When this is the message being broadcast by events and accounts, the law loses all moral and ethical power. Since nobody says that age discrimination is wrong (Jay won’t, because he’s being paid the Gross National Product of Latvia to go away quietly), nobody except those discriminated against believe it is wrong. The laws prohibiting employers from firing workers based on age alone (you know, like NBC is doing with Jay) don’t express a public, national or official position on decency and fairness, but only reveal a successful lobbying effort by an interest group, bought and paid for by the geezer lobby. NBC is allowed to make cold business decisions based on its biases against older workers, but most of the business sector can’t. Airlines believe younger and shapelier flight attendants would boost business? Too bad—that’s age discrimination.

Democrats showed their true colors on this issue in 2008, when a large component of the criticism hurled at John McCain consisted of outright slurs on his age. As I wrote at the time (I’m too old and tired to go looking for it now), this was bigotry, but it worked, and it accurately reflected the culture’s values. It thinks age discrimination is OK. It also thinks it makes sense to transfer more and more money to the elderly whether they need it or not, and to provide more incentives for them to exit the workplace sooner rather than later, even if, like Leno, they can still do their jobs well.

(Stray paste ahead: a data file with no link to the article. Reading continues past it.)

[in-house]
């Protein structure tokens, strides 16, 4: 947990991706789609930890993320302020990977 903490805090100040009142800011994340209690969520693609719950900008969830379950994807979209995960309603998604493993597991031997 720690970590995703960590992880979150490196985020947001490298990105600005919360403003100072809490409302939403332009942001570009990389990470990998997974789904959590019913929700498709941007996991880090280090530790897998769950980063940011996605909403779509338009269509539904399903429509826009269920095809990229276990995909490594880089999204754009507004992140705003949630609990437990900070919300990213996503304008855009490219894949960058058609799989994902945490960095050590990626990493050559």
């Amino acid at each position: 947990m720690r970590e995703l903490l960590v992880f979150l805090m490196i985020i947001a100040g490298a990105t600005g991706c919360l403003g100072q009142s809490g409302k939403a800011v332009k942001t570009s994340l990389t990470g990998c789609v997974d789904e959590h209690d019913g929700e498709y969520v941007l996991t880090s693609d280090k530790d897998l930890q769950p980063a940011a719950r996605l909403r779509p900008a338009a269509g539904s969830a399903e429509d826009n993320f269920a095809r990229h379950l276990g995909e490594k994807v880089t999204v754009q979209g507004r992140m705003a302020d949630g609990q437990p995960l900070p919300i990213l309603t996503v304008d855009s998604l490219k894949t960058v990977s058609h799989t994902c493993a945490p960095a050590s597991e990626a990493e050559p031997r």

This means the culture is stupid and wasteful, as well as bigoted.

And unethical. The attitude being projected by NBC and the media reaction to Leno’s ouster is that age discrimination is fine and logical if you can somehow get away with it. Businesses are getting good at that, too. It is still bigotry. A Leno who wins the late night ratings wars at 32 is no different from the Leno who is winning them at 62, and for him to be deemed less desirable and valuable simply because of his birthday is the very definition of prejudice. An ethical culture and its voice, the media, would say so without ambiguity. An ethical culture would punish NBC by leaving Jimmy with an audience devoid of artificial hips, osteoporosis and ear hair.